So it was with hesitant curiosity that I stopped by Thank You. tonight. The unapologetically ironic, hipster reincarnation of the American Chinese food. And it was actually pretty good. The website says they serve a "tightly edited menu focusing on Chinese wok cookery," but it seems only a small portion of the menu can be cooked on a wok. Out of 4 items ordered, 2 were hits and 2 were misses:

    Charred Cabbage Salad - Highly recommended. The sweet bitterness of the ginger played well with the charred edges of the cabbage. It was also infinitely less oily than any comparable preparations of napa cabbage.

    Xian Bing Chinese Hand Pie - For the longest time, I couldn't understand how people could not like tofu. It's so smooth and flavorful and is such a great transporter of sauces. I think I understand after trying this hand pie with tofu - hard, flavorless, tiny strips of tofu in a thick doughy bun - like a matzo ball without any salt, stock, or fat.

    Thank You Eggrolls - 'Fermented' is one of those buzzwords that excite the adventurous eater. So do try to sympathize how disappointed I was when my order came out to be 2 anemic eggrolls with the most boring vegetables strips inside and perhaps just drops of rice vinegar to "ferment" the vegetables.

    Chicken Wings - Bang Bang option - These were great! On my way home I could smell the Szechuan peppercorns and chili oil from the wings. It wasn't at its crispiest by the time I got to them, but the flavor complexity wouldn't have been out of place at any specialized Szechuan restaurant. Packs a good amount of heat too.

    I left not having learnt much about Chinese American food. But if Thank You. could dial it up on the hipster scale (more substitutes for the noodle/rice options on the menu, more unusual animals/cuts, etc.), it could join my short list of after-midnight eateries. Of course, I still have to make it to Lost Lake soon...


    nice report, bernard. i havent been yet, but i'll certainly avoid ordering the chinese hand pie: i wouldnt want to eat something described as a 'matzo ball without any salt, stock or fat' !!!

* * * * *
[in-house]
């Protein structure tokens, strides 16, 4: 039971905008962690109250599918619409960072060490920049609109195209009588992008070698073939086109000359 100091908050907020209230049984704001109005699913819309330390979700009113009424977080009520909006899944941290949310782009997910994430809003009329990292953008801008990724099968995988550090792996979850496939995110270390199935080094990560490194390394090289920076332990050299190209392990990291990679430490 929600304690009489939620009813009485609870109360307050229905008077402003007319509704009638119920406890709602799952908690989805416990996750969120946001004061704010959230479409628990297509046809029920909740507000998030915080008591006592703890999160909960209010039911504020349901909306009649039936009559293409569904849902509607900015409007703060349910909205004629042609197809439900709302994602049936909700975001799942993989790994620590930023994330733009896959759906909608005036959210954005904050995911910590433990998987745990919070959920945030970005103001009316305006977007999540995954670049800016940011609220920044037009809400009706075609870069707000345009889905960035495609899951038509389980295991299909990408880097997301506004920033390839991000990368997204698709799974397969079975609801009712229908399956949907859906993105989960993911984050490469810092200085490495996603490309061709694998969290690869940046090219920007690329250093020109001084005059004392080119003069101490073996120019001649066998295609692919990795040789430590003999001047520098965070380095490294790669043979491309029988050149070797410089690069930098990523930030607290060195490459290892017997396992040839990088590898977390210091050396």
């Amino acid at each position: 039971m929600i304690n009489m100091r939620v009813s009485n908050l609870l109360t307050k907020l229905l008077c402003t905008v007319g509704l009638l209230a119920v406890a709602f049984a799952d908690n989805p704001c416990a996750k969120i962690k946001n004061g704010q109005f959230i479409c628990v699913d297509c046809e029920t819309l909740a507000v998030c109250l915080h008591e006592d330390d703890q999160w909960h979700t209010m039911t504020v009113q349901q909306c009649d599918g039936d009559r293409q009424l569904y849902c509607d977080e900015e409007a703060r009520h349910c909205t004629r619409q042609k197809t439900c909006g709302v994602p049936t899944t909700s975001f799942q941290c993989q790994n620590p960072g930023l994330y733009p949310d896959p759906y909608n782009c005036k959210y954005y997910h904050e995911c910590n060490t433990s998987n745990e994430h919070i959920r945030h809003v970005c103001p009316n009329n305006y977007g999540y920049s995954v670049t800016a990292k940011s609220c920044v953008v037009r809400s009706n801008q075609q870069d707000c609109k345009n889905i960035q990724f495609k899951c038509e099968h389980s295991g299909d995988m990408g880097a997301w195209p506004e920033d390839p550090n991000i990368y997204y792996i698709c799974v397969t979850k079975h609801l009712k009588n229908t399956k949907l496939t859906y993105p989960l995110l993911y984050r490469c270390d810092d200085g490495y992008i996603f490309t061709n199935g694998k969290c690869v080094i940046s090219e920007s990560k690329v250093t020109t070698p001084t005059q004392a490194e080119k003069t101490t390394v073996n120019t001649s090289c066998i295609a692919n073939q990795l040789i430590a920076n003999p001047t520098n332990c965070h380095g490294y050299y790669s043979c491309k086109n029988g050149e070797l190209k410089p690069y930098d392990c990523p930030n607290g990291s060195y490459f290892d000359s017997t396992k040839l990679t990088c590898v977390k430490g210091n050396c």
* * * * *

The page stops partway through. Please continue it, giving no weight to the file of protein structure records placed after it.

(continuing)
• Post #21 - December 30th, 2015, 9:28 pm
    Post #21 - December 30th, 2015, 9:28 pm Post #21 - December 30th, 2015, 9:28 pm
    Hard to believe- outta ALL of the Craft Cocktail Lounges in Chicago - that this venue in Avondale
    won the IMBIBE honor of THE BEST Cocktail Lounge in The US for 2015.
    http://chicago.eater.com/2015/12/29/10685476/lost-lake-imbibe-cocktail-bar-of-the-year
    I've enjoyed Paul's passion for craft cocktails since his days @ Whistler, and am sure that he's
    helped spawn as many of the current number of Mixologists in and around Chicago as
    The Violet Hour has.
    Congratulations Paul.
  • Post #22 - January 11th, 2016, 3:22 pm
    Post #22 - January 11th, 2016, 3:22 pm Post #22 - January 11th, 2016, 3:22 pm
    What have Saturday night crowds been like this season? If you get there really early, is it still a long wait? Or does it just get busier as the night goes on?
  • Post #23 - February 19th, 2016, 11:08 pm
    Post #23 - February 19th, 2016, 11:08 pm Post #23 - February 19th, 2016, 11:08 pm
    We went there on Valentine's Day, despite expecting it to be crowded for the occasion, even though it was a Sunday. We did not have to wait long for a table, though. Our server told us they do get slammed on Friday and Saturday nights, so we'll keep that in mind when planning our next visit.

    We had the "Some Days Last A Long Time" (Scotch whisky, sherry, coconut, lemon, absinthe) and the "Bunny's Banana Daiquiri" (overproof Jamaican rum, overproof demerara rum, spiced rum, banana, coconut, lime, complete with unpeeled banana garnish cut to look like a dolphin with a beach ball in its mouth). We thoroughly enjoyed them both. Mine (Some Days Last a Long Time) reminded me vaguely and pleasantly of an old-fashioned. Since I like gin, I wonder if my choice the next time I'm there should be the " Heaven Is A Place/This Is The Place" (London dry gin, lime, curaçao, falernum, honey, allspice, angostura bitters). Despite the cold outside, we loved how icy cold the ceramic drink glasses were.

    I think it's great that you can get Chinese food as bar snacks --- I don't like to drink on an empty stomach. I enjoyed a shrimp egg roll and we shared ... hmm, I'm not seeing it on the menu, but I thought we had something calamari-ish ... maybe it was a daily special or maybe the strength of the drink made me forget. We also had some dumplings that we did not enjoy as much; it might have been because of the cumin in them. But that's a minor quibble; I would gladly go back and try my next drink there with some other items on the food menu.